external self-determination has in the past been confined within the
parameters of colonial situations. In the history of international law no state
has ever acceded to the demands of external self-determination and the










determination as applicable to and in terms of freedom from colonial rule. In

short an external form of self-determination refers to full legal independence
(in the form of autonomy or self-government) or secession for the given
people from the main politico-legal state as Moeckli6 puts it succinctly,
A change in the international relationships between the peoples








state/colonial power as well as with other states and international

This paper will attempt to explore and dissect primarily an external form of
self-determination in the context of International Law but( will deviate and
look briefly into self-determination and the question of minorities and the
indigenous people) with special emphasis on its definition and origin, its
place in the international arena, its relationship with the doctrine of Uti
Possidetis, its relationship with the use of force, its end-products as well as
the role it plays in shaping the geopolitical landscape of the world. An
attempt will also be made to limit and confine this multifaceted discipline to
its relevance in the domain of International Law to avoid what Cassese 7 aptly
describes as opening up of a veritable Pandoras box


6 Daniel Moeckli et al, International Human Rights Law,342
7 Cassese,1

The right to self-determination of peoples cannot adequately and fairly be

defined without first delving into its targets. The primary target of selfdetermination is the people. It will be convenient to avoid the semantics
surrounding the term people and refer to people as any number or group of
individuals. The right to self-determination is therefore a group or a collective
right and not an individual right. This statement is supported by Levy 8 who
contends that The idea of self-determination refers to collectivities, rather
than individuals not yet subjects of international law but potential recipients
of direct rights under the law. Klabbers 9 understands self-determination to
entail that identifiable groups have a right to determine for themselves how
they wish to be politically organized In its simple form, self-determination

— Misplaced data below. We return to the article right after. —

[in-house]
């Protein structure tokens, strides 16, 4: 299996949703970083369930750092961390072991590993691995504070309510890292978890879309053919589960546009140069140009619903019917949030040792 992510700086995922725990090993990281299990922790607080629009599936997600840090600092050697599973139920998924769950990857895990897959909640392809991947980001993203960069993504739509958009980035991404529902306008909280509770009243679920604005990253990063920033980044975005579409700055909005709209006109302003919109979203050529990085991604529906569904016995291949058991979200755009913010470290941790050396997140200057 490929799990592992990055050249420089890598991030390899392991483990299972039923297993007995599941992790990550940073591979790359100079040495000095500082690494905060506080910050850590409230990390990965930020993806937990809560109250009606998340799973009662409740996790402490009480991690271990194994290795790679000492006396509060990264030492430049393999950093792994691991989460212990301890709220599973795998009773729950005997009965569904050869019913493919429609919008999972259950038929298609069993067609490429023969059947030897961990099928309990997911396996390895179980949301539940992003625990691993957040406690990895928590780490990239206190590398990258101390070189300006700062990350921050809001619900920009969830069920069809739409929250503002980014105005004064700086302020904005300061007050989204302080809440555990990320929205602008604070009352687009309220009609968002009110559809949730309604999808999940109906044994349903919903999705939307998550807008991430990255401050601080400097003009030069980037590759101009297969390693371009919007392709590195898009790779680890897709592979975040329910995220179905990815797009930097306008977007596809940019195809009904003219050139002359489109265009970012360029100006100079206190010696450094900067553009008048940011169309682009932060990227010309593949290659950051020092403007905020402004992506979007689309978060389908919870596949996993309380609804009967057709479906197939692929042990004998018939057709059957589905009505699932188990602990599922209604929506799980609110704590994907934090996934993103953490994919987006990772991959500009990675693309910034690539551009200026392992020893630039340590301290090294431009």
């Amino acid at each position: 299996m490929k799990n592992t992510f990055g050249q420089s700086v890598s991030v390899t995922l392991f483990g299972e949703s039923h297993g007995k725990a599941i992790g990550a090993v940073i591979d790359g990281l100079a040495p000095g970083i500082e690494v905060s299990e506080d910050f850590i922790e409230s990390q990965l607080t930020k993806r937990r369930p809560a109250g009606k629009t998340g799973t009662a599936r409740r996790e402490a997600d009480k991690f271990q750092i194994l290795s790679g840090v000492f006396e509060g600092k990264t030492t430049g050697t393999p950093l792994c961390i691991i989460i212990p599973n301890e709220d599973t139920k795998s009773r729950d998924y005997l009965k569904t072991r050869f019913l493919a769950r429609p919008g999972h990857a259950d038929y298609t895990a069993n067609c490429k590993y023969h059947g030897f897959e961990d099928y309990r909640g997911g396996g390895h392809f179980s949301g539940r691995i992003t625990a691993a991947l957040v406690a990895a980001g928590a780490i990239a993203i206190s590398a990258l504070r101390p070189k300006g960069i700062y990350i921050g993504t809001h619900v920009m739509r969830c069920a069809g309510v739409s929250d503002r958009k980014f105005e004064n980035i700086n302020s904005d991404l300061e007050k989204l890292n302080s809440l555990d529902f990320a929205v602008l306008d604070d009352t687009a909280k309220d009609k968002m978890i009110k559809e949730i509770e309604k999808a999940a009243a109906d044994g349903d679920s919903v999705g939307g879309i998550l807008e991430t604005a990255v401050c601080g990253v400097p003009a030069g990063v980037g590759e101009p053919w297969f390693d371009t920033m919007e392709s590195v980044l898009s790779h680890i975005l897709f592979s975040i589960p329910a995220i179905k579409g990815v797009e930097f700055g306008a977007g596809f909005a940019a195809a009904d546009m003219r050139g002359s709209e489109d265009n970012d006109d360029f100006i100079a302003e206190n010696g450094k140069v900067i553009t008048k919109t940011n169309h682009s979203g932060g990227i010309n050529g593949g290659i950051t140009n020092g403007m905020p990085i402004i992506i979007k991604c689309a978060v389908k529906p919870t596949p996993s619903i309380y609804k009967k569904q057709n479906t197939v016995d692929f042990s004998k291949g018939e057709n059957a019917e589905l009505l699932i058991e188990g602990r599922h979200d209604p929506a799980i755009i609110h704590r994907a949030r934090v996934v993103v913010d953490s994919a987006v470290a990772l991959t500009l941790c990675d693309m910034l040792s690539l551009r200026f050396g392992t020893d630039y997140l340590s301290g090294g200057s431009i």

means the right of people of a particular place to choose the form of

they wish


have. The


Dictionary 10



determination as freedom of the people of a given area to determine their

own political status; independence
Self-determination is as evasive as a shadow and very fraught with
contradictions. Klabbers11elaborates further and argues that there are two
major problems usually associated with self-determination. The first is the
identification of the self Who bears the right to self-determination?
According to Klabbers, identity does not always imply sharing the same
language, ethnicity or history because if that was the case, the Americans
and the Australians would be one because they share the same English
language and yet they are different (the same difference) Many nations in
West Africa like in Nigeria, Togo, Niger and Benin speak the same Yoruba
8 Werner Levy, Contemporary International Law,185
9 Jan Klabbers, International Law,117
10 Free Dictionary (2015) (
11 Klabbers,118

language and yet they are distinctively different. One cannot easily
differentiate between the Tutsi and the Hutu in Rwanda and Burundi and yet
a black page in the history of the UN happened in Rwanda in 1994 between
these two groups because of their similar differences
The second problem according to Klabbers is that the main demand related
to external self-determination is usually succession .It is very difficult to
reconcile the demand of succession with the stability of existing states.
These are two very extreme and polarized outcomes, the realization of one
results is the destruction or suppression of the other. In other words, the
denial or rejection of the demands of self-determination boosts and enhances
stability and permanent statehood. Equally, the denial to demands of selfdetermination confines its potential recipients to perpetual subjugation and
loss of identity which may result in feelings of resentments and sows seeds
of enmity which itself is a recipe for a civil war. Levy12 warns that,
The idea of self-determination is frightening to existing states, which
usually do everything possible to restrain this self-determination in
method and substance as a matter of self-preservation.
International law is very reluctant to break up existing states for fear of
destabilizing the global order. The paradoxically of the idea of selfdetermination of states is in the words of van Genugten 13 the prohibition of